Saturday, February 26, 2011
Alphabet Inspired-K is for Kabuki
Is anyone else having trouble uploading images to Blogger. I can't do two at a time any more; sometimes I get a "cannot display the website" message in the upload window; and I have to upload the dame file twice to get it to appear in the post...[sigh]
Anyway, here is # 11 in the alphabet inspired series--K is for Kabuki.
Kabuki (歌舞伎, kabuki?) is the highly stylized classical Japanese dance-drama. Kabuki theatre is known for the stylization of its drama and for the elaborate make-up worn by some of its performers.
The history of kabuki began in 1603 when Okuni of Izumo began performing a new style of dance drama in the dry riverbeds of Kyoto during the Edo period. Female performers played both men and women in comic playlets about ordinary life. The style was popular instantly and rival troupes quickly formed, and kabuki was born as ensemble dance and drama performed by women—a form very different from its modern incarnation. Much of its appeal in this era was due to the ribald, suggestive performances put on by many troupes.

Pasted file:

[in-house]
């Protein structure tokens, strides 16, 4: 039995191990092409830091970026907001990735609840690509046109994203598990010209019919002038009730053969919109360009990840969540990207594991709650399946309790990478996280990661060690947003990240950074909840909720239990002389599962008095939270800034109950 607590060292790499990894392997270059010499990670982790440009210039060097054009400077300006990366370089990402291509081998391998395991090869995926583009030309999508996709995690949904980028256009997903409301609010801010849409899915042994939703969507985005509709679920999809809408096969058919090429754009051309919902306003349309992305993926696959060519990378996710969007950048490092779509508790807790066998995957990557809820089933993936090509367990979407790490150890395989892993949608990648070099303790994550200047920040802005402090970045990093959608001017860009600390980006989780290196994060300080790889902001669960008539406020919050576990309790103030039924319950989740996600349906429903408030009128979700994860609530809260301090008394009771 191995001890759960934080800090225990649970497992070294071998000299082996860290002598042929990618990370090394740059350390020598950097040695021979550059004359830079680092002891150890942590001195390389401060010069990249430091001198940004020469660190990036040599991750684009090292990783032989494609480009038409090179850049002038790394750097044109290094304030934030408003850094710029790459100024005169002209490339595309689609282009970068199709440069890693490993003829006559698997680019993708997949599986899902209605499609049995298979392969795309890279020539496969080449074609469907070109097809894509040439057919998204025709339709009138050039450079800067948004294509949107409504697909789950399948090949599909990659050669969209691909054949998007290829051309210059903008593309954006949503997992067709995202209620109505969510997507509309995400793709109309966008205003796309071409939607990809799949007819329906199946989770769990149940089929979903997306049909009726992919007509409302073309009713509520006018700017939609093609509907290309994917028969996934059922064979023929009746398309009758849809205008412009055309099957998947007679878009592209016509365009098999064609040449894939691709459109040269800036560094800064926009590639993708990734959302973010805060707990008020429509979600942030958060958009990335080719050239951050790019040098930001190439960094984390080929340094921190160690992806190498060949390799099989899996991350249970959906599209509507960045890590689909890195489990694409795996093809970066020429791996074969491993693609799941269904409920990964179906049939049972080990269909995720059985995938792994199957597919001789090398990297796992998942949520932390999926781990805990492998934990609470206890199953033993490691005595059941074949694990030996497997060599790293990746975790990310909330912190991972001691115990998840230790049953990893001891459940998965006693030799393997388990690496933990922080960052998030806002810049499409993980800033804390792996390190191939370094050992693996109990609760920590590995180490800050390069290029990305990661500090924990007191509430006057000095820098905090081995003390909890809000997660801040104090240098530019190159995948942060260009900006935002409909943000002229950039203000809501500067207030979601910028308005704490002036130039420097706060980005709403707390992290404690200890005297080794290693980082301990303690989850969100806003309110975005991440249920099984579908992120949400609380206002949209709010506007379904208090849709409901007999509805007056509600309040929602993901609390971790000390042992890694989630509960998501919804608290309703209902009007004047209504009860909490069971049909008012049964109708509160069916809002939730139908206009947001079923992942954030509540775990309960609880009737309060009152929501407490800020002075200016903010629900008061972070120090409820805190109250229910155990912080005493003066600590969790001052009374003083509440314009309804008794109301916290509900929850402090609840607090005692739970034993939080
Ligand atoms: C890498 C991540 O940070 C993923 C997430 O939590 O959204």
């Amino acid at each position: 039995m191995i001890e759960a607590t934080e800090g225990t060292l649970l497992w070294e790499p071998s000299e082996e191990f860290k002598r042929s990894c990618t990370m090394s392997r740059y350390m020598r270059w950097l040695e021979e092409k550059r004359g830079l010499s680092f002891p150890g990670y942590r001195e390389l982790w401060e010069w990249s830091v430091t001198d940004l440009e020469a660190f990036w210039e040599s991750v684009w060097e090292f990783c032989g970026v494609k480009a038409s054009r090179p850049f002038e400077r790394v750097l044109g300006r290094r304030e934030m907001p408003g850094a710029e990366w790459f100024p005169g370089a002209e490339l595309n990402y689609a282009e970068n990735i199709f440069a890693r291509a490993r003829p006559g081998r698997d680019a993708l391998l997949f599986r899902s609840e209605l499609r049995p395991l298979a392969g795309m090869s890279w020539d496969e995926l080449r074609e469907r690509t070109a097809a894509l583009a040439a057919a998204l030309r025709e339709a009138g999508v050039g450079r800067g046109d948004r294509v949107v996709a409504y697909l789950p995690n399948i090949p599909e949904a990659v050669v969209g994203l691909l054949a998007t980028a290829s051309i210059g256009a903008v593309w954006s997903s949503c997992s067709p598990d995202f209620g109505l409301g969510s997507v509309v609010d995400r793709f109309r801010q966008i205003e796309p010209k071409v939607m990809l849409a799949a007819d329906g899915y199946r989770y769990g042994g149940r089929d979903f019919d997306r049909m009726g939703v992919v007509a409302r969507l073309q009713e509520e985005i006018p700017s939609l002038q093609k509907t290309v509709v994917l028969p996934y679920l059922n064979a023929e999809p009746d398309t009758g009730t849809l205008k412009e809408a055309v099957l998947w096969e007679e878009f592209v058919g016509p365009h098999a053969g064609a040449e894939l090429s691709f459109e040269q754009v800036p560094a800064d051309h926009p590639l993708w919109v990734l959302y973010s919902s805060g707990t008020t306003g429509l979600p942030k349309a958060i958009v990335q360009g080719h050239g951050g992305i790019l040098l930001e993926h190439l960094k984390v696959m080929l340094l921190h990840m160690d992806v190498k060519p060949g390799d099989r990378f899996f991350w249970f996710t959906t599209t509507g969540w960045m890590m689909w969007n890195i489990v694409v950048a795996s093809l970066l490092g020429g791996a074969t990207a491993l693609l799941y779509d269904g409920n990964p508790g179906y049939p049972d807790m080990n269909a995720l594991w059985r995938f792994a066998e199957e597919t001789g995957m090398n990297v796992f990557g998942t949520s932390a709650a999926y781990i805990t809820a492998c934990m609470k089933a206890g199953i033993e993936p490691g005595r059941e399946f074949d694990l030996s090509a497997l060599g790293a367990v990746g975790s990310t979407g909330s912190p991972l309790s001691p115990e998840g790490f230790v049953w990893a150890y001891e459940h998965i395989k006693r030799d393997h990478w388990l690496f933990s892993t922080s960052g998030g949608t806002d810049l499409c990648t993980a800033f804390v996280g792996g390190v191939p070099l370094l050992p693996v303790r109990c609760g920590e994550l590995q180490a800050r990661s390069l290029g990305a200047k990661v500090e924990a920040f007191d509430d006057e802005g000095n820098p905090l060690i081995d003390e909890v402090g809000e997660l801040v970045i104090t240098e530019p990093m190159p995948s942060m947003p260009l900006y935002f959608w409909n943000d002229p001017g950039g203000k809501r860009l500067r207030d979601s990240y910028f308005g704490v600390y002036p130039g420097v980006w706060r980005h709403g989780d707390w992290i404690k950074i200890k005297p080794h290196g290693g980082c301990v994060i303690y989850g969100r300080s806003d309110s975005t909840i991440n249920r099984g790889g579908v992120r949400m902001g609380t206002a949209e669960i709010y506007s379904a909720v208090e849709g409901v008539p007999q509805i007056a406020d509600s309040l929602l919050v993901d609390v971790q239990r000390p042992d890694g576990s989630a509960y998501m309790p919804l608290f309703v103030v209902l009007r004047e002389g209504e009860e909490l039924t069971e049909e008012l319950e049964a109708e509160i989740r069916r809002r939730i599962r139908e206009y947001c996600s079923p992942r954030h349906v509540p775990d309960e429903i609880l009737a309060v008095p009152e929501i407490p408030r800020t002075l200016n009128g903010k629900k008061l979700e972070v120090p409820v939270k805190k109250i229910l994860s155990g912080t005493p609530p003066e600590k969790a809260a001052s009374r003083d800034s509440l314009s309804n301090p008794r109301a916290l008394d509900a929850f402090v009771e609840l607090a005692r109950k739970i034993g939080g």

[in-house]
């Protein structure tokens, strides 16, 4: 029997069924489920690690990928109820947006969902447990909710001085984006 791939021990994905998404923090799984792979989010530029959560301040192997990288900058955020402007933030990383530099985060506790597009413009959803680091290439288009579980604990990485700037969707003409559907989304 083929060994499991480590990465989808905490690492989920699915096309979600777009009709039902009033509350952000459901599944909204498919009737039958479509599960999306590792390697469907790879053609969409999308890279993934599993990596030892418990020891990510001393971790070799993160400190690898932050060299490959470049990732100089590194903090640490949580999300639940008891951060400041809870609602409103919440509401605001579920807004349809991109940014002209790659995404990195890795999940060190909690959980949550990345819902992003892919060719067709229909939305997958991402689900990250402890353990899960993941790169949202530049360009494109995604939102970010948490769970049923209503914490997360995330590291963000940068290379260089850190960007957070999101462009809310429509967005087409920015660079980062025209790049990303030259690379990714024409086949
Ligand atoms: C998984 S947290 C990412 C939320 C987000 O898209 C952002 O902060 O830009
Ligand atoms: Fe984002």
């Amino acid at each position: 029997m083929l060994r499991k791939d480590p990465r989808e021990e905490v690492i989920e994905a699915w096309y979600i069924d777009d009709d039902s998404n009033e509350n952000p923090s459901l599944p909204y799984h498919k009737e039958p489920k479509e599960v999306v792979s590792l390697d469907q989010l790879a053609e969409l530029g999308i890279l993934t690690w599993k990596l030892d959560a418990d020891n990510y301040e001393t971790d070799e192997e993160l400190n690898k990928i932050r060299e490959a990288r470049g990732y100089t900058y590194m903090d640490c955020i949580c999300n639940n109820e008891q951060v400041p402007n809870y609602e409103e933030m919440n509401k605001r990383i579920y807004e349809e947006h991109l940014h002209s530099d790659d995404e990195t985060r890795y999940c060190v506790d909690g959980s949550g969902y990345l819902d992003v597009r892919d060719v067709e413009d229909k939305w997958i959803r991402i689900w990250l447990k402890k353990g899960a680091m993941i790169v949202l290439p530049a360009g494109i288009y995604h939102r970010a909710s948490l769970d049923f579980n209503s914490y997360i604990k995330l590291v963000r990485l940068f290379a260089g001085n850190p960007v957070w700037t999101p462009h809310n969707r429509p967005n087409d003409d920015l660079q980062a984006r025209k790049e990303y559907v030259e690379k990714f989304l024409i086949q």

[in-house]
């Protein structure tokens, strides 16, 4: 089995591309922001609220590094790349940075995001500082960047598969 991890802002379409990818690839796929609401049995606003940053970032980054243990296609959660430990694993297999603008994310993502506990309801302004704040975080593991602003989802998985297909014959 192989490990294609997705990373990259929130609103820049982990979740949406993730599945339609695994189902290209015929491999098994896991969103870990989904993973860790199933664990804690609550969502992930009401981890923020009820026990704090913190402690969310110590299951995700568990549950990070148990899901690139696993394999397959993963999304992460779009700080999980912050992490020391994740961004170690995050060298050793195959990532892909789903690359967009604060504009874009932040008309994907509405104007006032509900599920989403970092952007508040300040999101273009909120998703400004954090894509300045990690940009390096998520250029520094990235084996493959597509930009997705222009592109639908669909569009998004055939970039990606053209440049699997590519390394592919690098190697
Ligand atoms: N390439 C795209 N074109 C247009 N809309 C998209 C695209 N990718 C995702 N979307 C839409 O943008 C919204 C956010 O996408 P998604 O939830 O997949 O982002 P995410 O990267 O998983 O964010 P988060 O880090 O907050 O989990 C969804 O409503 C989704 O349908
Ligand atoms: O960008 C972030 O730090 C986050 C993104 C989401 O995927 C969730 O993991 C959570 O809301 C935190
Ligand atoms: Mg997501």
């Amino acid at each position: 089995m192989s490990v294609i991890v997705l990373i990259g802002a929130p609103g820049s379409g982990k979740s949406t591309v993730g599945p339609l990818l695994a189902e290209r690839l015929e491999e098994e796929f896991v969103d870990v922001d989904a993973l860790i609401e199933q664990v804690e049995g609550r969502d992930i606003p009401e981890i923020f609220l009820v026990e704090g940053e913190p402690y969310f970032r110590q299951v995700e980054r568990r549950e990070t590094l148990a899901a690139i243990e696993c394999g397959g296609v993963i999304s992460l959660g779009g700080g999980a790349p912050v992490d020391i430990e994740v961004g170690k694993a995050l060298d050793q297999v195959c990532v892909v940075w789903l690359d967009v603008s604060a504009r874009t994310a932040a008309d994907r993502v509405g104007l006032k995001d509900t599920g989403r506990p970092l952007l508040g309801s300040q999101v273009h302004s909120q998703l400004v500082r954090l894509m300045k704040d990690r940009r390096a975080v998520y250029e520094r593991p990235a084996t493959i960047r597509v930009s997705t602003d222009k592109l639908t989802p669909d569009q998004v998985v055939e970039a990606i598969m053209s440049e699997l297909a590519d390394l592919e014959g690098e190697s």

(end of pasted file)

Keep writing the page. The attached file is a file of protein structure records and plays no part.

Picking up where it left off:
Women’s kabuki, called onna-kabuki, was banned from the stage in 1629 for being too erotic. Following onna-kabuki, young boys performed in wakashu-kabuki, but the shogun government soon banned wakashu-kabuki because of prostitution. Kabuki finally settled with adult male actors, called yaro-kabuki in the mid 1600’s. Male actors played both female and male characters. The theatre was as popular as ever, and remained the entity of the urban lifestyle even until modern times.
Today, kabuki remains relatively popular—it is the most popular of the traditional styles of Japanese drama—and its star actors often appear in television or film roles. For example, the well-known onnagata Bandō Tamasaburō V has appeared in several (non-kabuki) plays and movies, often in a female role. Kabuki is also referenced in works of Japanese popular culture such as anime. (from Wikipedia)
Photograph of 19th Century Kabuki actor from the Peabody Essex Museum collection
Background made with a piece from JoesSistah at T4L.
The foliage is a PS brush set called Japanese1 by Darkgarden from Deviantart.
All were altered with filters, layer styles and blending modes.